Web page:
Why You Should Be Concerned about Inflammation and Ways to Reduce It

Why You Should Be Concerned about Inflammation and Ways to Reduce It

While inflammation can be a healthy immune response, it can also be a sign of disease, and nutrition is key in reducing unhealthy inflammation.

Inflammation has become a hot-button topic, as doctors and researchers continue to unearth links between inflammation and disease. But what exactly is inflammation? And what are some good ways to reduce inflammation?

Those are the questions we answer in today’s article. As a small spoiler, diet is a huge contributor to unhealthy inflammation levels. SaladPower is packed with anti-inflammatory superfoods, so be sure to check out our delicious, all-organic smoothies as a convenient and extremely healthy means to combat inflammation!

What Is Inflammation?

Inflammation is one of our body’s immune reactions to a physical factor, such as a twisted ankle or a pathogen entering the body. When the immune system is alerted by an injury or harmful substance, inflammatory mediators (including the hormones bradykinin and histamine) signal the small blood vessels in the affected area to dilate, allowing more blood to reach it.[1]

The body also sends white blood cells, such as neutrophils, through the bloodstream to the infected area, and the white blood cells reach the damaged tissue more rapidly due to the enlarged blood vessels and increased blood flow.[2]

Meanwhile, the responding hormones stimulate the nerves, sending pain signals to the brain and letting the person know to protect that area.

These are all signs of a properly functioning immune system, but when it comes to inflammation, it only illuminates part of the story. That is because inflammation is divided into two types: acute and chronic.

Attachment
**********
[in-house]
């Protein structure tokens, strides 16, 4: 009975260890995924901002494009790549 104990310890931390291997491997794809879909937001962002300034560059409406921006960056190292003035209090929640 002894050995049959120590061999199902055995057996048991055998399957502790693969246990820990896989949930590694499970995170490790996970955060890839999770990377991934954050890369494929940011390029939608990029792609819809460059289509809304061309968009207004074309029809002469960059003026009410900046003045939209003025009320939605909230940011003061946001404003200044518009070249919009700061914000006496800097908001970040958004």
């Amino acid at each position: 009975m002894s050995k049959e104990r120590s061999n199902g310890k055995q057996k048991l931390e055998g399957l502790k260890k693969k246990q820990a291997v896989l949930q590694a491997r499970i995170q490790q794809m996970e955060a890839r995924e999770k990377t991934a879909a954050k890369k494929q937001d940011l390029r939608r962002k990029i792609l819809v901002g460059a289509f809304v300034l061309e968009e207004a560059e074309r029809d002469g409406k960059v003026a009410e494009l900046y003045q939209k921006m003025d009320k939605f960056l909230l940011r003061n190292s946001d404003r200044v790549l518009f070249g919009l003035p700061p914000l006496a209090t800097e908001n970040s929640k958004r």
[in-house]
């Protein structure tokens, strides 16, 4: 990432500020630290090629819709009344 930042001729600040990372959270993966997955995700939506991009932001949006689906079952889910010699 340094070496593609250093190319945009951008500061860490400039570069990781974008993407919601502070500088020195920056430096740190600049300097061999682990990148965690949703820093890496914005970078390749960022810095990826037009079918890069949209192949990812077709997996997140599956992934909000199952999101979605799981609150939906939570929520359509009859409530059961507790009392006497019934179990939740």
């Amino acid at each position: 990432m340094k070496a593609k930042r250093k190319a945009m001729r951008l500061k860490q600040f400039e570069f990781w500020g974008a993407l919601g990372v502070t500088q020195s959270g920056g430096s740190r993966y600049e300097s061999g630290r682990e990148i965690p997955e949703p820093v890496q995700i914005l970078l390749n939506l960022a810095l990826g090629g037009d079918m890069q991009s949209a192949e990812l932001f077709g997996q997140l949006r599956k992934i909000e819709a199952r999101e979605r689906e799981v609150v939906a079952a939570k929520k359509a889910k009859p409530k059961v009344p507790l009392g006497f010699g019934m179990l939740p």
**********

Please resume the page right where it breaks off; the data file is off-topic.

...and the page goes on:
The initial process outlined above describes acute inflammation, which occurs as a result of some sort of body trauma or a potentially infectious bacteria, virus, or other pathogen entering the body. Exposure to certain chemicals and radiation can also elicit acute inflammation.

Doctors recognize five symptoms commonly associated with acute inflammation: redness, heat, swelling, pain, and loss of function.[3] If you have ever had a sports or fitness injury, you may have experienced several (or all) of these symptoms at the same time.

While acute inflammation begins rapidly and usually lasts less than two weeks, chronic inflammation is long-term, sometimes remaining for months, years, or even one’s lifetime. When it comes to our health, then, the presence of chronic inflammation is of dire significance.

The same causes of acute inflammation can also cause chronic inflammation, as the body continues to mount an immune response to eradicate the source of harm. But chronic inflammation can also be the result of diseases causing the body to fight healthy cells in the same way it fights infected cells.